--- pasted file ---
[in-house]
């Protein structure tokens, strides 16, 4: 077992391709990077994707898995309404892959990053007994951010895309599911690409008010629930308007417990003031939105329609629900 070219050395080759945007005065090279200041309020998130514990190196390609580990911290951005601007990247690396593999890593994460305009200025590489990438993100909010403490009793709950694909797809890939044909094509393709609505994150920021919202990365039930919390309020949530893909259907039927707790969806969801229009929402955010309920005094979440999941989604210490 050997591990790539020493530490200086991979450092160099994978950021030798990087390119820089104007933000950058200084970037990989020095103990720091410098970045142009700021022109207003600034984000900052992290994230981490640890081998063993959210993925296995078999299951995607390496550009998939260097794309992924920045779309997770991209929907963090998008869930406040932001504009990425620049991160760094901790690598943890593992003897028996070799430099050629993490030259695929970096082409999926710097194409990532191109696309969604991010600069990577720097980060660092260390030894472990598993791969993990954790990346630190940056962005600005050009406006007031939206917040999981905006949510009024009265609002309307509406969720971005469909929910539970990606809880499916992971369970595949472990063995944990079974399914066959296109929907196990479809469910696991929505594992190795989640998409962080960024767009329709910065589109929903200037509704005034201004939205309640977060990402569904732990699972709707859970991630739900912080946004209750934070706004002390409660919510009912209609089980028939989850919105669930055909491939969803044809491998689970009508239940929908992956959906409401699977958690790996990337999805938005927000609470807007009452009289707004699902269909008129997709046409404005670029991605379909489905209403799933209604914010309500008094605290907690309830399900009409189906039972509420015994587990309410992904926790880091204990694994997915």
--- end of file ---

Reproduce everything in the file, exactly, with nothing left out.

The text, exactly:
[in-house]
């Protein structure tokens, strides 16, 4: 077992391709990077994707898995309404892959990053007994951010895309599911690409008010629930308007417990003031939105329609629900 070219050395080759945007005065090279200041309020998130514990190196390609580990911290951005601007990247690396593999890593994460305009200025590489990438993100909010403490009793709950694909797809890939044909094509393709609505994150920021919202990365039930919390309020949530893909259907039927707790969806969801229009929402955010309920005094979440999941989604210490 050997591990790539020493530490200086991979450092160099994978950021030798990087390119820089104007933000950058200084970037990989020095103990720091410098970045142009700021022109207003600034984000900052992290994230981490640890081998063993959210993925296995078999299951995607390496550009998939260097794309992924920045779309997770991209929907963090998008869930406040932001504009990425620049991160760094901790690598943890593992003897028996070799430099050629993490030259695929970096082409999926710097194409990532191109696309969604991010600069990577720097980060660092260390030894472990598993791969993990954790990346630190940056962005600005050009406006007031939206917040999981905006949510009024009265609002309307509406969720971005469909929910539970990606809880499916992971369970595949472990063995944990079974399914066959296109929907196990479809469910696991929505594992190795989640998409962080960024767009329709910065589109929903200037509704005034201004939205309640977060990402569904732990699972709707859970991630739900912080946004209750934070706004002390409660919510009912209609089980028939989850919105669930055909491939969803044809491998689970009508239940929908992956959906409401699977958690790996990337999805938005927000609470807007009452009289707004699902269909008129997709046409404005670029991605379909489905209403799933209604914010309500008094605290907690309830399900009409189906039972509420015994587990309410992904926790880091204990694994997915």